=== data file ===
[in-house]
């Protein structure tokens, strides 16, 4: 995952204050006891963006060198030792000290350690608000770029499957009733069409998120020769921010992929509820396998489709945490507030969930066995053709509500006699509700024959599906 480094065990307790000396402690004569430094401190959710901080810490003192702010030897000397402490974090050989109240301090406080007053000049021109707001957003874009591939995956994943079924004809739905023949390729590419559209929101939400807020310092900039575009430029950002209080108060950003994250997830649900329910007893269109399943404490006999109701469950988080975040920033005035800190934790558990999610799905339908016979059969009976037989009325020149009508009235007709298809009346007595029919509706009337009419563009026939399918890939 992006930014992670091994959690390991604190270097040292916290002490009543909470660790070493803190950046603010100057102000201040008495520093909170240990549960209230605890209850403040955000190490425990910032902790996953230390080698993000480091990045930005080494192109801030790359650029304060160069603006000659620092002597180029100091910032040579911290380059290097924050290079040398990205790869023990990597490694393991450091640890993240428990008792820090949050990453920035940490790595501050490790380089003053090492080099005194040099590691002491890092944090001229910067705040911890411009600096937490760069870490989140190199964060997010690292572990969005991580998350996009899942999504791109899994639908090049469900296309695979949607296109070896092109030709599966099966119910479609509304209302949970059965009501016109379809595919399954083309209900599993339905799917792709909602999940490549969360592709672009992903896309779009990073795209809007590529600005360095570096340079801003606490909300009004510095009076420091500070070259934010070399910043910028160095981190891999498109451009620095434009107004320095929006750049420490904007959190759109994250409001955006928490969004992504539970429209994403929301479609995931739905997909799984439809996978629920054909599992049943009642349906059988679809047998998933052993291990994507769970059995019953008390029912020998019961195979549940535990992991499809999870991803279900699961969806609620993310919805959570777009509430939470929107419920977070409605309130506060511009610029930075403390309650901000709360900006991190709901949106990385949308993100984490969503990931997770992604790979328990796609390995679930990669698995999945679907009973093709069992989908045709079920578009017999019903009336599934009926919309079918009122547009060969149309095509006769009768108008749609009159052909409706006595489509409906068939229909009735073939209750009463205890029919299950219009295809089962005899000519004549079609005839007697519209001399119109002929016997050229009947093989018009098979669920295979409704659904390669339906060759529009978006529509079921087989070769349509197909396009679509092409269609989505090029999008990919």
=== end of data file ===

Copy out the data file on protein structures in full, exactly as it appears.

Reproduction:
[in-house]
């Protein structure tokens, strides 16, 4: 995952204050006891963006060198030792000290350690608000770029499957009733069409998120020769921010992929509820396998489709945490507030969930066995053709509500006699509700024959599906 480094065990307790000396402690004569430094401190959710901080810490003192702010030897000397402490974090050989109240301090406080007053000049021109707001957003874009591939995956994943079924004809739905023949390729590419559209929101939400807020310092900039575009430029950002209080108060950003994250997830649900329910007893269109399943404490006999109701469950988080975040920033005035800190934790558990999610799905339908016979059969009976037989009325020149009508009235007709298809009346007595029919509706009337009419563009026939399918890939 992006930014992670091994959690390991604190270097040292916290002490009543909470660790070493803190950046603010100057102000201040008495520093909170240990549960209230605890209850403040955000190490425990910032902790996953230390080698993000480091990045930005080494192109801030790359650029304060160069603006000659620092002597180029100091910032040579911290380059290097924050290079040398990205790869023990990597490694393991450091640890993240428990008792820090949050990453920035940490790595501050490790380089003053090492080099005194040099590691002491890092944090001229910067705040911890411009600096937490760069870490989140190199964060997010690292572990969005991580998350996009899942999504791109899994639908090049469900296309695979949607296109070896092109030709599966099966119910479609509304209302949970059965009501016109379809595919399954083309209900599993339905799917792709909602999940490549969360592709672009992903896309779009990073795209809007590529600005360095570096340079801003606490909300009004510095009076420091500070070259934010070399910043910028160095981190891999498109451009620095434009107004320095929006750049420490904007959190759109994250409001955006928490969004992504539970429209994403929301479609995931739905997909799984439809996978629920054909599992049943009642349906059988679809047998998933052993291990994507769970059995019953008390029912020998019961195979549940535990992991499809999870991803279900699961969806609620993310919805959570777009509430939470929107419920977070409605309130506060511009610029930075403390309650901000709360900006991190709901949106990385949308993100984490969503990931997770992604790979328990796609390995679930990669698995999945679907009973093709069992989908045709079920578009017999019903009336599934009926919309079918009122547009060969149309095509006769009768108008749609009159052909409706006595489509409906068939229909009735073939209750009463205890029919299950219009295809089962005899000519004549079609005839007697519209001399119109002929016997050229009947093989018009098979669920295979409704659904390669339906060759529009978006529509079921087989070769349509197909396009679509092409269609989505090029999008990919």